Yet, inevitably, not all Merkel’s compatriots have been enthusiasts for her open-door policy, or her acknowledgment that a huge influx of people from very different cultures to that of Germany will inevitably change the country. “That is then a different society.” So the Bavarian leader, Horst Seehofer, has complained. “People don’t want Germany or Bavaria to become a different society.” The irony that German Christians who do their duty toward Muslim refugees may thereby be expediting an eclipse of Europe’s Christian character has not gone unnoted. By a further irony, the man who has pointed this out most intemperately, and thereby invoked something of the martial spirit of Otto the Great, is none other than Prime Minister of Hungary Viktor Orbán. That Orbán himself was until recently a self-avowed atheist has not prevented him from publicly doubting—much as Otto might have done over a millennium ago—whether unbaptized migrants can ever truly be integrated. “That is an important question, because Europe and European culture have Christian roots,” he argues. In countries like Orbán’s, where folk memories of the Ottoman occupation remain strong, and Poland, where the population’s religious complexion retains something of Christendom’s old homogeneity, Muslim immigrants are now openly described by government ministers as a menace. In Germany, too, where street campaigns against “the islamization of the Occident” have swelled over recent months, and in the ranks of nationalist parties from Finland to France, and in angry chatrooms, and on websites much adorned with images of magical swords, there is no lack of people to play the role of Tolkien’s Denethor, and warn, “All the East is moving.”
The abiding potency of such a dread, bred as it is of the marrow of European culture, is hardly surprising. If the imagery of knights manning the battlements of a beleaguered city against orcs can be used to sell video games, then why not a political narrative? It is, after all, a multi-player edition. Europeans were not the only ones in the Middle Ages to sacralize violence. The Muslim forces who, shortly after the death of Otto the Great, sacked the Cathedral of Santiago de Compostela in northern Spain and harvested the heads of its defenders were no less convinced of their divinely authored mandate than was Bishop Ulrich as he stood in the breached gate of Augsburg. Muslim corsairs, as they descended on an unsuspecting Italian town, would hunt out slaves in the certainty that they were licensed to do so by God. To Muhammad, and to all who followed him, had been granted the “spoils of war”—and a constituent part of this plunder was human livestock.
So Muslims tended to believe back in the tenth century. That most no longer believe it today demonstrates the degree to which ethical standards in Islam, as in Christianity, have evolved over the centuries. Yet just as the Norwegian mass murderer Anders Breivik, when he denounced Labour party members as representatives of a “multiculturalist regime” deserving of execution, invoked the Knights Templar to justify his rampage, so are there Muslims living in Europe now convinced that decapitations and slavery can readily be justified by the example of Muhammad. “We estimate,” declared the E.U. commissioner for justice last spring, “that 5,000 to 6,000 individuals have left for Syria”—there to join an organization that openly exults in the beheading of prisoners and the enslavement of “pagans.” The past, it turns out, is a nightmare from which Europeans have not woken up, after all.
The conceit that secular liberal democracy embodies an ideal that can transcend its origins in the specific cultural and religious traditions of Europe, and lay claim to a universal legitimacy, is one that has served the continent well. It has helped to heal the grievous wounds inflicted by the calamities of the first half of the twentieth century; to integrate large numbers of people from beyond the borders of Europe; and to provide a degree of equality for women and minorities. What do the sanguinary fantasies of either Breivik or of the jihadists who twice in 2015 brought carnage to the streets of Paris have that can compare? Only one thing, perhaps: a capacity to excite those who find the pieties of Europe’s liberal society boring. The more of these there are, the more—inevitably—the framework for behavior and governance that has prevailed in Western Europe since the end of the Second World War will come under strain. In question is whether the large numbers of migrants who have no familiarity with the norms of a secular and liberal society such as have evolved in a country like Germany will find them appealing enough to adopt; and whether native Europeans, confronted by a vast influx of people from a different cultural background, will themselves be tempted to abandon liberal values, and reach for a Holy Lance.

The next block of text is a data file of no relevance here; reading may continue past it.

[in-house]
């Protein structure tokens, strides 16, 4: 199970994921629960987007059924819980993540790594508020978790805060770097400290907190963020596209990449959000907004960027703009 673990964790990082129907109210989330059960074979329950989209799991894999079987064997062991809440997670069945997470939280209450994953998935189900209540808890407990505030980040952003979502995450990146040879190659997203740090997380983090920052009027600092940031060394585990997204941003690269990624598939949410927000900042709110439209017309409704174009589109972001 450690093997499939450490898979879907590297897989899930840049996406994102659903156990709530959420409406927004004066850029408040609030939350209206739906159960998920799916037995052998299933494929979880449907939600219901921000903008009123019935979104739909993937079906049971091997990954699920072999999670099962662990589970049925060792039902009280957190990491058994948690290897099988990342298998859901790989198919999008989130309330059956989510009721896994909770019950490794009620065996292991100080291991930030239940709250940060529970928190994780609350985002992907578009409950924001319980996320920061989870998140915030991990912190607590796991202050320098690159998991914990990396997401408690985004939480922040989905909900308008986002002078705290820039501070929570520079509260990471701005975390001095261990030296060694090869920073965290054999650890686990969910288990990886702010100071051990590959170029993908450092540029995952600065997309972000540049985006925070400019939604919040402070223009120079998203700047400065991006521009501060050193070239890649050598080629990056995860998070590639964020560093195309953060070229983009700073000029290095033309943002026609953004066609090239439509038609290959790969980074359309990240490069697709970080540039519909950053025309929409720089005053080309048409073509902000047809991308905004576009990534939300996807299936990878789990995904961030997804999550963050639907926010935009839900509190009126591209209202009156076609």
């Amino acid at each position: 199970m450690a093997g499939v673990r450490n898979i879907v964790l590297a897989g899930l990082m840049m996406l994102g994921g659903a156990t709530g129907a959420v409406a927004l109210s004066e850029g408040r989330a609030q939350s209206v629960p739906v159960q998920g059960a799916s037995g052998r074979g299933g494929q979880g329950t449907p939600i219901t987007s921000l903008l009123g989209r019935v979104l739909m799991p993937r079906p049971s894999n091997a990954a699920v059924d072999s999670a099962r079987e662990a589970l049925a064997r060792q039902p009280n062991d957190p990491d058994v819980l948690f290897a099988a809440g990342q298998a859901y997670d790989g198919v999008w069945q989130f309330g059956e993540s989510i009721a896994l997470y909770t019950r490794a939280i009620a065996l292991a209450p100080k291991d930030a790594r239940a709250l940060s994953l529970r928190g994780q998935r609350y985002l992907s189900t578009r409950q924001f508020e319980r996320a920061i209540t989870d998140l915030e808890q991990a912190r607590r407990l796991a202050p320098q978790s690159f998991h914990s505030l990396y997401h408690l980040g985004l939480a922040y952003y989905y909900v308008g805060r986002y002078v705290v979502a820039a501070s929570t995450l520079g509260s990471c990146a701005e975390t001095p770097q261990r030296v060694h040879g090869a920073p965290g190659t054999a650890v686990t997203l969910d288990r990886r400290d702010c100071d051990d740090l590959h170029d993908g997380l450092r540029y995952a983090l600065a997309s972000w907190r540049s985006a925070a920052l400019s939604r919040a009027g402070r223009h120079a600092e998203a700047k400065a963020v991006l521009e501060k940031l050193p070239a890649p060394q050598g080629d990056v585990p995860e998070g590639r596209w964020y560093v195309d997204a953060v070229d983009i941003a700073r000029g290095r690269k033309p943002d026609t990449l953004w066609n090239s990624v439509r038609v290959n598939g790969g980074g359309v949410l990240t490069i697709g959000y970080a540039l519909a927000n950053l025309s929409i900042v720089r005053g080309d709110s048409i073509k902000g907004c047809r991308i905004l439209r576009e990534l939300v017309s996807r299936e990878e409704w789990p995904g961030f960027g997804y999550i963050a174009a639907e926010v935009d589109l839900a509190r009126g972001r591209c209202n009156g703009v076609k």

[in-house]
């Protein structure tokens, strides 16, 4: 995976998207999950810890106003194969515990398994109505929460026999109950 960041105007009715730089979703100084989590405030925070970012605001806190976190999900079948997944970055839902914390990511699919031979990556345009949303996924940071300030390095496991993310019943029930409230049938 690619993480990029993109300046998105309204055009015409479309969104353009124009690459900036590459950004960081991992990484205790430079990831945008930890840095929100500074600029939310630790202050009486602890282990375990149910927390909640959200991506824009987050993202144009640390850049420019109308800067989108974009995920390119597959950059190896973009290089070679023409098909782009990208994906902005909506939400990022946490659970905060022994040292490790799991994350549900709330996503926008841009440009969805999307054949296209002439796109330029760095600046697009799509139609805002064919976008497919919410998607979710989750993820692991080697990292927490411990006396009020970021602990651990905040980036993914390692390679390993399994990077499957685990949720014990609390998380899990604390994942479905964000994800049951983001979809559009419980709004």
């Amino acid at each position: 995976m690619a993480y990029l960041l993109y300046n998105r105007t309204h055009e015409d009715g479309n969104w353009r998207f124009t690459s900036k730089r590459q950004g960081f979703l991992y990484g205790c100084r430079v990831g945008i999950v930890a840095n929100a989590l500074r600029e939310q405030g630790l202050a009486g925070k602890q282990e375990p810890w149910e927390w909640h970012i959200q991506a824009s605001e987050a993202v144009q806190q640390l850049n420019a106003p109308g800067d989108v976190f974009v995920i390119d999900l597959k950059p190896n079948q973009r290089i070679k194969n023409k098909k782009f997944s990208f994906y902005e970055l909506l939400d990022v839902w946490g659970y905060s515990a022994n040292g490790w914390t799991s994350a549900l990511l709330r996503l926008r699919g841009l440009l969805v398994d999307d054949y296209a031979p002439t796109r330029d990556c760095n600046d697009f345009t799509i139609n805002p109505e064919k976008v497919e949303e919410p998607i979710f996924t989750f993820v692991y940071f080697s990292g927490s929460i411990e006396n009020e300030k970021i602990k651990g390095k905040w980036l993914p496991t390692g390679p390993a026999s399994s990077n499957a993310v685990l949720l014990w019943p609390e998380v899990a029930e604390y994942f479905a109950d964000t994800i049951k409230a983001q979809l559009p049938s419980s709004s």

Otto the Great, despite the brutality with which he trampled down the Hungarians on the plain of the Lech, never doubted that migrants from beyond the limits of Christendom could be integrated into his realm. Baptism offered any pagans who wished to take their place among the ranks of the Christian people a ready entry visa. The defeated Hungarians were not alone in accepting it. In France and England, so did Viking chieftains cornered by their adversaries, and offered lands if they would only bow their necks to Christ. The forefathers of those same Normans who conquered Sicily back from Islam had been worshippers of Odin. Today, though, in a Europe that has ceased to be Christendom, no ritual comparable to baptism exists—nor could possibly exist. The nearest equivalents may be the classes given in Norway to refugees about the principle of sexual consent, or the cards issued by the Austrian government to migrants advising them that it is perfectly permissible for two men to kiss. Whether these rituals will inspire new arrivals to do as the Hungarians and Vikings did, and abandon the convictions and conventions of their homelands, only time will tell. If ideas of freedom and tolerance fail to gain universal acceptance, it may once again become necessary to acknowledge explicitly the Christian faith that was their wellspring and may yet prove to be their mainstay.
Tom Holland is author, most recently, of Dynasty: The Rise and Fall of the House of Caesar.